With just 75 wines for the tasting, Caveau's list has a boutique, selected-just-for-you feel. Many of the offerings—Jax Y3 Sauvignon Blanc and Fiddlehead Fiddlestix Pinot Noir—are lesser known, yet all of them sate even the most refined palate. But what we love most about Caveau is the happy hour (4 to 7 p.m. daily), where glasses of wine normally $12 and under ring in at $5, and glasses typically priced $13 and higher are half off. 450 E. 17th Ave., 303-861-3747
With more than 250 wines on its constantly changing list, Crú is sure to offer your favorite flavor. Not sure exactly what that is? Try one of the dozen or so flights—our pick to date is the Pinot Noir Perfection. 1442 Larimer St., 303-893-9463, and 8433 Park Meadows Drive, Suite D-155, Lone Tree, 303-708-8023
The Capital Grille
We usually make it a point to frequent local and independently owned spots, but when it comes to steak we head directly to the Capital Grille. The glamorous spot always serves up unparalleled service, a deep wine list, and—of course—exquisite steaks. We're partial to the Delmonico, a bone-in rib-eye that can be ordered as is or seasoned with a porcini mushroom rub and drizzled with 12-year-old balsamic. Either way, we take our steak in the bar, where the people-watching is just as rich as the meal itself. 1450 Larimer St., 303-539-2500
Del Frisco's Double Eagle Steak House
Never short of star power, Del Frisco's is the place to go for a perfect porterhouse (24 ounces!), an ice-cold martini, and a sense that you're living the high life—if only for the evening. 8100 E. Orchard Road, Greenwood Village, 303-796-0100
Taquería Los Tres Reyes
This eight-year-old restaurant specializes in Mexican—and specifically Yucatán—cuisine, and the tacos are righteous. Chopped pork, chicken, or beef is folded into fresh corn tortillas and garnished with diced onion and slices of cucumber and radish. With a squeeze of lime and a drizzle of both the red and green salsas, each bite is as tasty as it is authentic. 1500 W. Littleton Blvd., Littleton, 303-794-9106
El Taco de Mexico
At this longtime Santa Fe Drive favorite, the best seats are at the counter. From that vantage point you can watch the señoras grilling, chopping, and flipping your taco fillings. Dine here for the stellar basics or for more adventurous items like beef tongue tacos. Cash only. 714 Santa Fe Drive, 303-623-3926
Big Fat Cupcake
The newest specialty bakery to hit the Denver scene serves cupcakes that are indeed big and fat. Browse the glass case and find 20 flavors (baked daily), many of which hearken back to childhood: Twinkie, Sno-Ball, and Boston cream pie. Most important, the cakes remain light and moist (not an easy feat when baking en masse), and the buttercream frosting tastes perfectly creamy. Don't miss the dreamy Creamsicle or the decadent coconut. 129 Adams St., 303-322-2253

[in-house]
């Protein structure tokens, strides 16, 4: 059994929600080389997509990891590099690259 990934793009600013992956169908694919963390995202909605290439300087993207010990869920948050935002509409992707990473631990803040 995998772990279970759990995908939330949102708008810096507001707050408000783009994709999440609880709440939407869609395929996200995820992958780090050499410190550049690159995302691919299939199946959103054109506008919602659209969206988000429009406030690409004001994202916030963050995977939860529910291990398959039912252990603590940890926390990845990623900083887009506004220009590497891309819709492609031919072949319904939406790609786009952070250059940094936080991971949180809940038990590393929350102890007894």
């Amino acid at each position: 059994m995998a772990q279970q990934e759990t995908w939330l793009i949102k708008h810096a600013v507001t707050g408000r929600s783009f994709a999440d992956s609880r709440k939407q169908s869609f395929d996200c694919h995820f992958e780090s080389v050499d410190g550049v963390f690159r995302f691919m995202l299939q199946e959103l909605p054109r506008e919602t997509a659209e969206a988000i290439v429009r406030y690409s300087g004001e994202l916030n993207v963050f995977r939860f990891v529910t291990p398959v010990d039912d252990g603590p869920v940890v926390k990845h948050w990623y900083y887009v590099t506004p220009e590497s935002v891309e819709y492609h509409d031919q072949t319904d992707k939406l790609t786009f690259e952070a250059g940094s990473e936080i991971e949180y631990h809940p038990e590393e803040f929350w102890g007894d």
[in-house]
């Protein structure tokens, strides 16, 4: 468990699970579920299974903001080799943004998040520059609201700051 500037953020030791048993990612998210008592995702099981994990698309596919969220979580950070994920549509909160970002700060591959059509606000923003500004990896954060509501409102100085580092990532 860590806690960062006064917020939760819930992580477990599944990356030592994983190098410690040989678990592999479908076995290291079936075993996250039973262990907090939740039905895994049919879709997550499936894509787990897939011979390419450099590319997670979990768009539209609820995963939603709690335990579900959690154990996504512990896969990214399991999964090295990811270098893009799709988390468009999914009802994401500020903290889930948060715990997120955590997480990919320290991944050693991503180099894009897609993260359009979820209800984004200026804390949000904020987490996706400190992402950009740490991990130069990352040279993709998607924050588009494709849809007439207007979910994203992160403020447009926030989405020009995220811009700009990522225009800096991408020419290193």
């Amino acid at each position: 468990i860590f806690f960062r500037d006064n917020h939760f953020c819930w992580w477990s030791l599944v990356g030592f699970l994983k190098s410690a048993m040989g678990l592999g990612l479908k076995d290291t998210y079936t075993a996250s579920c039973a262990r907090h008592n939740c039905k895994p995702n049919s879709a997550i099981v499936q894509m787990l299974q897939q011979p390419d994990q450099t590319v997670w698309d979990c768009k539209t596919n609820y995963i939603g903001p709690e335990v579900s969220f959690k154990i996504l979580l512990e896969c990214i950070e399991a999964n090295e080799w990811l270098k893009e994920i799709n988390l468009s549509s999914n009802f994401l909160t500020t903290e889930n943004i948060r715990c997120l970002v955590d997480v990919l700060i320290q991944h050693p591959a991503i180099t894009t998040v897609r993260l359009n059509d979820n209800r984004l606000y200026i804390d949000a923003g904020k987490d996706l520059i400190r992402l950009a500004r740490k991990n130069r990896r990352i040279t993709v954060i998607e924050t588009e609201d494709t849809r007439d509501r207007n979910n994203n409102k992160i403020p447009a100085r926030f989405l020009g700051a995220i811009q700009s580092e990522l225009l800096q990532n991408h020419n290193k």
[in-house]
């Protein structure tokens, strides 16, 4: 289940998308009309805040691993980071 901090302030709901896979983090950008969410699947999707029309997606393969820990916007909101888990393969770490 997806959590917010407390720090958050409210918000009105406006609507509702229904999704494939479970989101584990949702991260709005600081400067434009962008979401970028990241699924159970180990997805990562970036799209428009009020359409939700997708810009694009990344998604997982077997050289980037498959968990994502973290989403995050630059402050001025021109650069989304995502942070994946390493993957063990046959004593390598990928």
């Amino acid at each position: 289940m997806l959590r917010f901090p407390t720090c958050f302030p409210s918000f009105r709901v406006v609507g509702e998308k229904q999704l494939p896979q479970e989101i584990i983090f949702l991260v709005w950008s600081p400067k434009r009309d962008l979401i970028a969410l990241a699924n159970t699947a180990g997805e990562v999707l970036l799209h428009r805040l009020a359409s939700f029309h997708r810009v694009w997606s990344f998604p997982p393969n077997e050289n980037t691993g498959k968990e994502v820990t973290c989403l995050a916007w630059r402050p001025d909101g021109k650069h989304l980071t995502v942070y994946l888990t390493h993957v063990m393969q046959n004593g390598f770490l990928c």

Happy Cakes Bake Shop
Happy Cakes wins readers over with a rotating assortment of amusing flavors—think Jack-and-Coke, Snickerdoodle, and French toast—plus all the classics. A Friday favorite is the Pom Poms, a cupcake with vanilla buttercream rolled in Trix cereal or Cocoa Puffs. 3815 W. 32nd Ave., 303-477-3556
Buchi Cafe Cubano
Already our go-to spot for stacked Cubano sandwiches and rich cups of cafe con leche, Buchi also serves the city's best brunch. From 9 a.m. to 3 p.m. on Sundays, sit down to a traditional spread that includes picadillo (ground beef with cinnamon, olives, and raisins), arroz con pollo, Cuban roasted pork, black beans, plantanos, flan, and bottomless drip coffee and OJ. Quick tip: If you want to avoid the crowds, get there before 11 a.m. 2651 W. 38th Ave., 303-458-1328
Tables at this retro-cool breakfast spot are always at a premium—especially on the weekends. That's because the stacks of hotcakes (don't miss the pineapple upside-down-pancakes), yellow mugs of hot coffee, and platters of eggs and hash browns are just what you need to clear the cobwebs. 2262 Larimer St., 303-297-0700
Moe's Original Bar-B-Que
We first discovered these smoky eats in Vail, but now Moe's has a Denver outpost—and it dishes up the same fresh-from-the-pit food. Our favorites are the smoked chicken with tangy white sauce, marinated slaw, and griddled cornbread, and the savory pulled-pork sandwich with sides of JoJos (fried sweet-potato wedges) and creamy banana pudding. 3295 S. Broadway, Englewood, 303-781-0414, ext. 3
With a menu that includes St. Louis-style ribs, Texas-style beef brisket, Georgia chopped pork, and country-roasted chicken, Famous Dave's does 'cue right. Have hungry kids? Children 12 and under eat free every Tuesday. 7557 E. 36th Ave., 303-399-3100, and 16539 N. Washington St., Thornton, 303-280-6227